The theme here is re-assertion of earnings power to previous peaks no more than two years out. I have taken already a major position in Macy’s as most doable barring recession. Skeptical on IEP as I don’t see stronger energy prices. Hawaiian Electric is the most difficult to build out a recovery story. Easiest to model is Ford and American Airlines, right now.
Trail-blazing stocks like Microsoft, Apple and Amazon do peak out. I write covered options against such positions and lose money.
Nowadays, triple stocks like Microsoft levitate whale a 12 dollar number like American Airlines, stagnate . AAL’s numbers are chancy, while Microsoft, like Ole Man River just keeps rolling along.
In my teens I peddled blown up cat balloons at the Macy Day Parade. I’d net 50 bucks on my stock that cost me around 20 cents apiece. They called me Pinkus the Peddler.
I retain a soft spot for stocks that trade around 10 bucks. Bought Nextel. It started off as an independent telephone network that sold at $3. When it developed a
legit cellular system nobody believed the user saturation level would exceed 10%.
But, usage kept expanding and I tapped out at $33. So much for analysts projections. Years later we’re above 110% saturation.
Deeply embedded is the concept that legitimate operators with wherewithal to run their business in hard times do survive. Halliburton a good example. Past oil cycle it peaked over $30 a share and then crumpled to five dollars. Management cut back overhead sharply and survived.
HAL has gone around the clock six times and trades today in the thirties. Such a heady gain is the equivalent of a growth stock’s trajectory over a five-year span. But, where’s Polaroid and Xerox now? Don’t ask.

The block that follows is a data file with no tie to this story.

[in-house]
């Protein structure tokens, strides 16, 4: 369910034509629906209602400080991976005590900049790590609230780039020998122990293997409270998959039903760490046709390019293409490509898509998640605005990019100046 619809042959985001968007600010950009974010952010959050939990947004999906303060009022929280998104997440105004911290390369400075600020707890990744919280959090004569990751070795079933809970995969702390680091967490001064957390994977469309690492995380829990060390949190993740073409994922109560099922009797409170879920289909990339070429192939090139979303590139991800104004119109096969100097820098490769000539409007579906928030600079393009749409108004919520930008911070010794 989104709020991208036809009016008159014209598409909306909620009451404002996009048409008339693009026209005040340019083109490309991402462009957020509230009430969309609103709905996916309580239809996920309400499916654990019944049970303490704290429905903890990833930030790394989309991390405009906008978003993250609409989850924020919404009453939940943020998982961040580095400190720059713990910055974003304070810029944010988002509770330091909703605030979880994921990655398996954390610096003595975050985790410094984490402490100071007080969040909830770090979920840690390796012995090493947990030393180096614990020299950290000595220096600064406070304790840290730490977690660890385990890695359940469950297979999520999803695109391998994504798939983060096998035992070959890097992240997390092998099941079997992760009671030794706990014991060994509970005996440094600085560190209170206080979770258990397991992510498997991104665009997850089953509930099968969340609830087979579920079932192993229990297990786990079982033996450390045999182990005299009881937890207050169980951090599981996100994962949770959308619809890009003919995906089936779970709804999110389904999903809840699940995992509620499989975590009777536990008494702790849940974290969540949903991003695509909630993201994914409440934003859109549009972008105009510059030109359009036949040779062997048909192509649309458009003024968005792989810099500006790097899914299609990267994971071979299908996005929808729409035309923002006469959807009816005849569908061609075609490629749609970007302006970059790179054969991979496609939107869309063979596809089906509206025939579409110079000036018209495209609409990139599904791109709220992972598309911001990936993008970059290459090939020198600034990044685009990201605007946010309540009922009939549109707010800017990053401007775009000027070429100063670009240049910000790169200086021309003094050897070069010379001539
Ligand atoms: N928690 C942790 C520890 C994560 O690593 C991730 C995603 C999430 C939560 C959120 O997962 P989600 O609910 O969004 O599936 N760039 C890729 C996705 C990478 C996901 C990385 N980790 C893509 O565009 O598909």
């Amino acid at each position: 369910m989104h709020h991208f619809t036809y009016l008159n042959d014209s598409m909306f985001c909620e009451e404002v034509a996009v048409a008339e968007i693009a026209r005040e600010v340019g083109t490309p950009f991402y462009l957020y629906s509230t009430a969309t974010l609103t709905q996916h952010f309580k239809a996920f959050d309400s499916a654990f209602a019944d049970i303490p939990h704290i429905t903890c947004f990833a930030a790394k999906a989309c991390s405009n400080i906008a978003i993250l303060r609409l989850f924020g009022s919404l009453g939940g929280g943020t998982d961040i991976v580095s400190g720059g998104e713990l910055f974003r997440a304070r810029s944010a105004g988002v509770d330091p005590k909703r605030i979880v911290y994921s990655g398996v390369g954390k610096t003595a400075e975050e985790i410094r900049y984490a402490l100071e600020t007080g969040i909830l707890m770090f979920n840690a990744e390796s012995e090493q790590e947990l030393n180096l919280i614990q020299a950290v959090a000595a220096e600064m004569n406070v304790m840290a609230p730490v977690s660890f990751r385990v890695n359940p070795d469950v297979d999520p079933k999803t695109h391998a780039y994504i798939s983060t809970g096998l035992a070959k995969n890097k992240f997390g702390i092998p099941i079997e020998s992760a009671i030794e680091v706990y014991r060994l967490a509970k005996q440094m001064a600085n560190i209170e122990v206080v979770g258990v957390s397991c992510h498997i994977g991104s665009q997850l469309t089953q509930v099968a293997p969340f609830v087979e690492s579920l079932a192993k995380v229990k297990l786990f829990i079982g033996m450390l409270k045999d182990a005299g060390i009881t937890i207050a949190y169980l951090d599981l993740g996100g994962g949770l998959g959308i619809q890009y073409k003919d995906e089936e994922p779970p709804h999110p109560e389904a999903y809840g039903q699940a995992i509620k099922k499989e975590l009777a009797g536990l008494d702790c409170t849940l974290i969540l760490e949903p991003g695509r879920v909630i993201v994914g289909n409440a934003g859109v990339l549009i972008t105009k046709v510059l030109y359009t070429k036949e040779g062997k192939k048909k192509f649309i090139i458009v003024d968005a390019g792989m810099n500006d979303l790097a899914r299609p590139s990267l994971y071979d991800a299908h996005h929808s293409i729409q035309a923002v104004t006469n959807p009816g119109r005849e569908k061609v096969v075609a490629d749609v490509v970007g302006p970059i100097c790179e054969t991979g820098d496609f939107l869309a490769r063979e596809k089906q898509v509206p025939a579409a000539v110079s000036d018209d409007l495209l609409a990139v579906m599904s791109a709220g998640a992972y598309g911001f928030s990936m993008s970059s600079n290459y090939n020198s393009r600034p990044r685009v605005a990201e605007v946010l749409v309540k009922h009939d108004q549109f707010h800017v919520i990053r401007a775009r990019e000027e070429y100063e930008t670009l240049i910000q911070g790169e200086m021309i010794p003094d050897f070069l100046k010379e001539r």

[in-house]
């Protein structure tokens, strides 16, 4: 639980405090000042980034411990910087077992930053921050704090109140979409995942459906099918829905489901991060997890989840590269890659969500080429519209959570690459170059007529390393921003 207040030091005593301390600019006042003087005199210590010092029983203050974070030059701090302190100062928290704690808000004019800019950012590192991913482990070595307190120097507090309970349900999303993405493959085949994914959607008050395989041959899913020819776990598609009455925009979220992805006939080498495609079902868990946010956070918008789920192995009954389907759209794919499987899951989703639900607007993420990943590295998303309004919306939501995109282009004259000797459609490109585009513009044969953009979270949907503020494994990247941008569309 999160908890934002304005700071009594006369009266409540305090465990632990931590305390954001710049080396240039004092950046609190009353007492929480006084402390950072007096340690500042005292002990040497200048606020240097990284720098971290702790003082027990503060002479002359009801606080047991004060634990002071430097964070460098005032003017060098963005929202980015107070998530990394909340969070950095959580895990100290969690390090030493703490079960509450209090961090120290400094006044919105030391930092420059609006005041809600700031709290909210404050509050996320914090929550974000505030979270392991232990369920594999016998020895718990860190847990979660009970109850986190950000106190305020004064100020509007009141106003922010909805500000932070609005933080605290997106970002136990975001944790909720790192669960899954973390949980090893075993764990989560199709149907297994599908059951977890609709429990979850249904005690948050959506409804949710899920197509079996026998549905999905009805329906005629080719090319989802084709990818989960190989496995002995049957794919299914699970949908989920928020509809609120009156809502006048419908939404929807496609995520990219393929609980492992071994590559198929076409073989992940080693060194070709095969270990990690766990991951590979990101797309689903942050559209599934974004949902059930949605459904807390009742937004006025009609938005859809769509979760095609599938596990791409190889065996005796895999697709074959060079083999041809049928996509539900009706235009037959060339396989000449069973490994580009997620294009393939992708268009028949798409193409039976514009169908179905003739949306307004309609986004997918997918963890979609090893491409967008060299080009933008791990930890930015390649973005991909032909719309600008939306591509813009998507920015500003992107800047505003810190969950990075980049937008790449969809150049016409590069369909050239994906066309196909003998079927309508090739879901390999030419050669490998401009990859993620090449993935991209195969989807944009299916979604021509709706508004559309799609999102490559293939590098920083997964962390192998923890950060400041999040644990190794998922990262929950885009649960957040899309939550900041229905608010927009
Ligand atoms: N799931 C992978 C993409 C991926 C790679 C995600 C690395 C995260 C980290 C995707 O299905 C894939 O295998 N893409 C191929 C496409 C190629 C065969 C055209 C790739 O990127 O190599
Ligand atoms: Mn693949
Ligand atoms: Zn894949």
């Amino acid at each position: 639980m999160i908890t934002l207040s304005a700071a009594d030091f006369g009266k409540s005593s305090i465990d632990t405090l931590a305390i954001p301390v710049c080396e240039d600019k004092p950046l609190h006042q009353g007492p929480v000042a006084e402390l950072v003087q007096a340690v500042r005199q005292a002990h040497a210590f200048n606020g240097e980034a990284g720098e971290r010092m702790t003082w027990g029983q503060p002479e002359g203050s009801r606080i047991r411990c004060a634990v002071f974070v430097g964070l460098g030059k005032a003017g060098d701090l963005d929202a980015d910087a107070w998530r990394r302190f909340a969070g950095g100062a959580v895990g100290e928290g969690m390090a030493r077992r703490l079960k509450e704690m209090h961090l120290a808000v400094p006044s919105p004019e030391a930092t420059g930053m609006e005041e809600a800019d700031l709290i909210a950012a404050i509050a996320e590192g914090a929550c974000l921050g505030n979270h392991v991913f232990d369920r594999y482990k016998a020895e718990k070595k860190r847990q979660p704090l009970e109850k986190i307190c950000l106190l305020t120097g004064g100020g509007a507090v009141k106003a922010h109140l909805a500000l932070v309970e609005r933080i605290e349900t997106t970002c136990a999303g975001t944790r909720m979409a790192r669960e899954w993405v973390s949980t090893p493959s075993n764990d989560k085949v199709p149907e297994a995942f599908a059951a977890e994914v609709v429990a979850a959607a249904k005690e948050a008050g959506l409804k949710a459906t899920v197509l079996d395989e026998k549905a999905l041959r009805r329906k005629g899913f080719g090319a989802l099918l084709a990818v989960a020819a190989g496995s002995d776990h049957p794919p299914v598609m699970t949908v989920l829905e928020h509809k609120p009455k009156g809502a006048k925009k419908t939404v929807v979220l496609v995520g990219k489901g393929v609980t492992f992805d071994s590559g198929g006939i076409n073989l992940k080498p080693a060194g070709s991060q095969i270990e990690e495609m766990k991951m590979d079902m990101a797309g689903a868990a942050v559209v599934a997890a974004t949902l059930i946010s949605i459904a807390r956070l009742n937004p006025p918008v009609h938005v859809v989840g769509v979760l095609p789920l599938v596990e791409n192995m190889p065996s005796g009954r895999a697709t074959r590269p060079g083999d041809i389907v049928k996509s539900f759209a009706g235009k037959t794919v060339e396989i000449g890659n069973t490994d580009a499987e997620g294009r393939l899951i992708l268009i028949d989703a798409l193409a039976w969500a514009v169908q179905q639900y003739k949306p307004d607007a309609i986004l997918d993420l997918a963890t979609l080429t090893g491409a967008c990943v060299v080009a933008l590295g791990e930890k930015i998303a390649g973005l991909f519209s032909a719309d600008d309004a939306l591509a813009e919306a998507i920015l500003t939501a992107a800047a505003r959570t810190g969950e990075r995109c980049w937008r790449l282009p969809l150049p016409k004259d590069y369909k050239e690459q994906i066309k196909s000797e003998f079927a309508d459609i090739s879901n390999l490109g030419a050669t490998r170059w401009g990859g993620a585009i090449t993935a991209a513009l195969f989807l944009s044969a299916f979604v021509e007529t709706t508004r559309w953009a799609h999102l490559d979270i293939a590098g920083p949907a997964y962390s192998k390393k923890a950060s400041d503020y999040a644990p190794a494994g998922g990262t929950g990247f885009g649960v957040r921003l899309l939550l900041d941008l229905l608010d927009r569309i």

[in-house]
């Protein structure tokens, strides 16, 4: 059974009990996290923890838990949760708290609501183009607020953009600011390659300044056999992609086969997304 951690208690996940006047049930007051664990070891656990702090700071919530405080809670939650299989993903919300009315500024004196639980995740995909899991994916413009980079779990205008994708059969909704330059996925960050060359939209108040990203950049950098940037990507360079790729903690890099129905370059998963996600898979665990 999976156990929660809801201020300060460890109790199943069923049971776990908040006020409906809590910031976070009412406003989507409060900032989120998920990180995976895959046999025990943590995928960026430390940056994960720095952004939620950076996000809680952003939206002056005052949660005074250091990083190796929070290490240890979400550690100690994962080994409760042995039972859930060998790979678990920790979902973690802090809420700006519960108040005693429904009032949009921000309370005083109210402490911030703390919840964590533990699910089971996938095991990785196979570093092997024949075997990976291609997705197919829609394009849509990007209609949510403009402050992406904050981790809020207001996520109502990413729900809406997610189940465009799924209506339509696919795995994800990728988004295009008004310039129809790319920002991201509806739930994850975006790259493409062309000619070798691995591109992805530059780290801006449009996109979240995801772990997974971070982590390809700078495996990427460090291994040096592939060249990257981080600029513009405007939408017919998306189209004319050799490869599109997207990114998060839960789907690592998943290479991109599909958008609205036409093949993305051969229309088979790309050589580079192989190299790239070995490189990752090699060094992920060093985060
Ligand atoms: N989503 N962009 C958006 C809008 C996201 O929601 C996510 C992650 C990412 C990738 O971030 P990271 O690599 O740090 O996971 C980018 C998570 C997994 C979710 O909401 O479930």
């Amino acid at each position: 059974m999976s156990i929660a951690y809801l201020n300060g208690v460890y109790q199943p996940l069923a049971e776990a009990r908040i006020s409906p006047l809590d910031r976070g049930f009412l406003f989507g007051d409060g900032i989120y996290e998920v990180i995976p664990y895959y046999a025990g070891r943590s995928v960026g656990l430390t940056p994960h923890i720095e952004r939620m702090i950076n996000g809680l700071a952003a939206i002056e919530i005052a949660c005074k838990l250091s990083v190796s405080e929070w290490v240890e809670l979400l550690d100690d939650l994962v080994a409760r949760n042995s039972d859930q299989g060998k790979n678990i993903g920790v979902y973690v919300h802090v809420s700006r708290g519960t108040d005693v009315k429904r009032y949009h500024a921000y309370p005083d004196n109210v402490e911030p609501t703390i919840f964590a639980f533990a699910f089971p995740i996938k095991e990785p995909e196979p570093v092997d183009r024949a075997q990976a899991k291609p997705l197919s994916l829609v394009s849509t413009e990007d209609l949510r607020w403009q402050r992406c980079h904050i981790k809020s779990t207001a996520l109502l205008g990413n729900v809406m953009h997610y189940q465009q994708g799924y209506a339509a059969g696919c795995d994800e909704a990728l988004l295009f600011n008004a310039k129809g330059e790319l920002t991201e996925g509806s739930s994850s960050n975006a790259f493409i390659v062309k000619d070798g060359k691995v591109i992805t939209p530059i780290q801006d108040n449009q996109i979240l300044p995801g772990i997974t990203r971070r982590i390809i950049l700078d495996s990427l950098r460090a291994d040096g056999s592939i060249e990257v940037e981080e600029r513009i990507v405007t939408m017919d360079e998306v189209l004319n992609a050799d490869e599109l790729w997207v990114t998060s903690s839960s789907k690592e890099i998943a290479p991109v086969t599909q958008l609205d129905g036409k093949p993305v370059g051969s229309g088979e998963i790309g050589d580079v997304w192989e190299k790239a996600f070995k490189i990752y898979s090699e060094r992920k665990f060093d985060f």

Finding ragamuffins ain’t a seat-of-pants exercise. Mike Milken invoked his MAD Ratio: The market value of a company’s equity had to equal the market value of its debt. Such equilibrium indicated the company in question was bankable. It could sell debt and equity, and stay in business. This was true in the case of Chrysler. Under Iacocca, a big winner
Spring of 2020, my list of playables proved extensive. It included even General Electric, Alcoa, Ford, even MLP, Energy Transfer Partners. Sold at a yield of 9% now 7.5%. Included US Steel, too, which now trades in the thirties with a would be acquirer’s bid in the thirties.
Nothing is easy. Consider Walmart, just sunk 10% overnight on a disappointing quarterly report. I rank Macy’s, selling in low tens as one of my newly embraced properties. There’s $2 a share in latent earnings there even in a soft economic recovery. No FRB tightening is coming and the money supply is ample. Retailing is a legit recovery play. So Ragamuffins selling at 10 times recovered earnings make sense. No recession around the corner.
Playing the shirtless wonders, you need diversity by industry groups. Let me cite half a dozen stocks I’ve begun to dabble in. First is Macy’s, which I regard as a seasoned retailer with geographic diversity, starting with its parent store in Times Square. I see recovery earnings at $2 a share. The stock can sell at 15 times expected earnings. Puts it in the thirties, a double.
Some prospects are cyclicals, industrials like auto makers. All are familiar. Ford sells at $10. Then, there’s Cleveland Cliffs which aims to take over U.S. Steel. In the 2008–’09 financial mess, I tapped out with Lehman, which had dabbled in real estate and lost balance sheet stability.
I see American Airlines is a legit spec at $12. Upcycle earnings power is over $2 a share. Master limited partnerships, yielding 8% are still feared because lower energy quotes do impact their pipeline through past volume. My investment is in Enterprise Products Partners, but my spec is Energy Transfer Partners yielding 8%.
Retain the basic theme of a relatively friendly FRB, moderate interest rates, and normalized GDP expansion. I hold, too, some 2-year Treasuries currently yielding 4.7%. It’s above the rate of inflation.
If you care, use 2-year Treasuries yielding 4.7%. They cover you on the expected rate of inflation these days. Not my game which is doing things I’m afraid to do.